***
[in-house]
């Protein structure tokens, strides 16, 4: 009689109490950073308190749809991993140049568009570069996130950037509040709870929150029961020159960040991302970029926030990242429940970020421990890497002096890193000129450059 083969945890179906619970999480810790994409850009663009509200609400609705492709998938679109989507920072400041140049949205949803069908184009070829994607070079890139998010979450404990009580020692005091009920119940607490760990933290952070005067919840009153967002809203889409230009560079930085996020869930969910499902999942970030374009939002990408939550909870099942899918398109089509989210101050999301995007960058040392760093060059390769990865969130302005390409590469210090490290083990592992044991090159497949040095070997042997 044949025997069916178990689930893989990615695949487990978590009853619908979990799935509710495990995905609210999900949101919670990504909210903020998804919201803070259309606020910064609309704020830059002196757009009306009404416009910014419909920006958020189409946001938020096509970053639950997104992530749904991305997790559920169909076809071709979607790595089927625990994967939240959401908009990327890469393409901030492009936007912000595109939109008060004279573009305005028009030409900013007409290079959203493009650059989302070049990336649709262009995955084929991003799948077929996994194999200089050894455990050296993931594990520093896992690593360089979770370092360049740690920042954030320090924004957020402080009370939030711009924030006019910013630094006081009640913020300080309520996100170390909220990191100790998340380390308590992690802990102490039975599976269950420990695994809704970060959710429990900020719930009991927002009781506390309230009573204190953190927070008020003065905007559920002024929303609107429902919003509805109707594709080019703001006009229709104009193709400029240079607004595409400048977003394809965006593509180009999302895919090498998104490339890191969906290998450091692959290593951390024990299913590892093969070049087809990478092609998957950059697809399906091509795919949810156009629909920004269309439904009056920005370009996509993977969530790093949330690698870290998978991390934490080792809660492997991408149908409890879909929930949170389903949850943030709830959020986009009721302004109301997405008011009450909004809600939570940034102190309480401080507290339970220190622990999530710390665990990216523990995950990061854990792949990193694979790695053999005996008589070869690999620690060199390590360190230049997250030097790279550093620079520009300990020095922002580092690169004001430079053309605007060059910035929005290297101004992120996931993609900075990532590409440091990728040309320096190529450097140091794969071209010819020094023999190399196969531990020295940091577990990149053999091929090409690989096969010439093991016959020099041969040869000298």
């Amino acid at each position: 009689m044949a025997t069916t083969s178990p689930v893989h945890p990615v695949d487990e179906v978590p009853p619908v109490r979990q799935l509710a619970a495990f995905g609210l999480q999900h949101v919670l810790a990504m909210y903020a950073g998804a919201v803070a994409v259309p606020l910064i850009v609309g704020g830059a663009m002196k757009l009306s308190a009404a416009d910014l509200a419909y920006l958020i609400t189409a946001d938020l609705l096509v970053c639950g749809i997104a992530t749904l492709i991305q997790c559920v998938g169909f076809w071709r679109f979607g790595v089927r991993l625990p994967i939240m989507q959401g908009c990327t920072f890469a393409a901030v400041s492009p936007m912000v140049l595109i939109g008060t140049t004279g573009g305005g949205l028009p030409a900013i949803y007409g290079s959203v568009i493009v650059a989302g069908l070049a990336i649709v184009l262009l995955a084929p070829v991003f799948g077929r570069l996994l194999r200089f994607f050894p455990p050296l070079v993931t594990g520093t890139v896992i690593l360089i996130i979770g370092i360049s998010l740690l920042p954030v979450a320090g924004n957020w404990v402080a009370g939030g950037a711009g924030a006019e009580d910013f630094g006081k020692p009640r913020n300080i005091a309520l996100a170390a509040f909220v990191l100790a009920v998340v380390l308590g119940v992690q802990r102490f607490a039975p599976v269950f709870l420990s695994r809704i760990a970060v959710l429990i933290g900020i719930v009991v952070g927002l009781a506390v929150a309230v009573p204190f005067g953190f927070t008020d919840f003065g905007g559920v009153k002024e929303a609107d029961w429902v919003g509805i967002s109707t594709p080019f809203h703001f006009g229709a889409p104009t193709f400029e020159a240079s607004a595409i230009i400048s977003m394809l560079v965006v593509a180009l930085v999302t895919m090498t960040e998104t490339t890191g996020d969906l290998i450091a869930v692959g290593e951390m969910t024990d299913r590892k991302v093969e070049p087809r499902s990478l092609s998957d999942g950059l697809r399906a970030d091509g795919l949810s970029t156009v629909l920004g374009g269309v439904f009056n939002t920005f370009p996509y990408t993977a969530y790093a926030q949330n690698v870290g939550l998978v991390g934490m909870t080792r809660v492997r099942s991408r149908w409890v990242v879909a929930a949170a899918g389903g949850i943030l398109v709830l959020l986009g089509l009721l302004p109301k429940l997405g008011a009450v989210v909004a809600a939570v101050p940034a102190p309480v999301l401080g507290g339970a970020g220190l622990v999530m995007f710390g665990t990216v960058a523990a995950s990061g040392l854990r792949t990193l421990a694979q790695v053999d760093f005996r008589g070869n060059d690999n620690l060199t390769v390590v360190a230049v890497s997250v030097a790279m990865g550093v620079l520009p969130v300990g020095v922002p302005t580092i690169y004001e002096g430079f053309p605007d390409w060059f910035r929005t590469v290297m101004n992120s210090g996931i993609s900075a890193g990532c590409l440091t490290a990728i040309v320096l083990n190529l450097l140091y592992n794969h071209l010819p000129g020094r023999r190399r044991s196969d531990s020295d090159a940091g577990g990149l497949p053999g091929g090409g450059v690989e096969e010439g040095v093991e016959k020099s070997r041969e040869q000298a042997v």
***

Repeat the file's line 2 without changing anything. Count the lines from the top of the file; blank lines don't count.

């Protein structure tokens, strides 16, 4: 009689109490950073308190749809991993140049568009570069996130950037509040709870929150029961020159960040991302970029926030990242429940970020421990890497002096890193000129450059 083969945890179906619970999480810790994409850009663009509200609400609705492709998938679109989507920072400041140049949205949803069908184009070829994607070079890139998010979450404990009580020692005091009920119940607490760990933290952070005067919840009153967002809203889409230009560079930085996020869930969910499902999942970030374009939002990408939550909870099942899918398109089509989210101050999301995007960058040392760093060059390769990865969130302005390409590469210090490290083990592992044991090159497949040095070997042997 044949025997069916178990689930893989990615695949487990978590009853619908979990799935509710495990995905609210999900949101919670990504909210903020998804919201803070259309606020910064609309704020830059002196757009009306009404416009910014419909920006958020189409946001938020096509970053639950997104992530749904991305997790559920169909076809071709979607790595089927625990994967939240959401908009990327890469393409901030492009936007912000595109939109008060004279573009305005028009030409900013007409290079959203493009650059989302070049990336649709262009995955084929991003799948077929996994194999200089050894455990050296993931594990520093896992690593360089979770370092360049740690920042954030320090924004957020402080009370939030711009924030006019910013630094006081009640913020300080309520996100170390909220990191100790998340380390308590992690802990102490039975599976269950420990695994809704970060959710429990900020719930009991927002009781506390309230009573204190953190927070008020003065905007559920002024929303609107429902919003509805109707594709080019703001006009229709104009193709400029240079607004595409400048977003394809965006593509180009999302895919090498998104490339890191969906290998450091692959290593951390024990299913590892093969070049087809990478092609998957950059697809399906091509795919949810156009629909920004269309439904009056920005370009996509993977969530790093949330690698870290998978991390934490080792809660492997991408149908409890879909929930949170389903949850943030709830959020986009009721302004109301997405008011009450909004809600939570940034102190309480401080507290339970220190622990999530710390665990990216523990995950990061854990792949990193694979790695053999005996008589070869690999620690060199390590360190230049997250030097790279550093620079520009300990020095922002580092690169004001430079053309605007060059910035929005290297101004992120996931993609900075990532590409440091990728040309320096190529450097140091794969071209010819020094023999190399196969531990020295940091577990990149053999091929090409690989096969010439093991016959020099041969040869000298």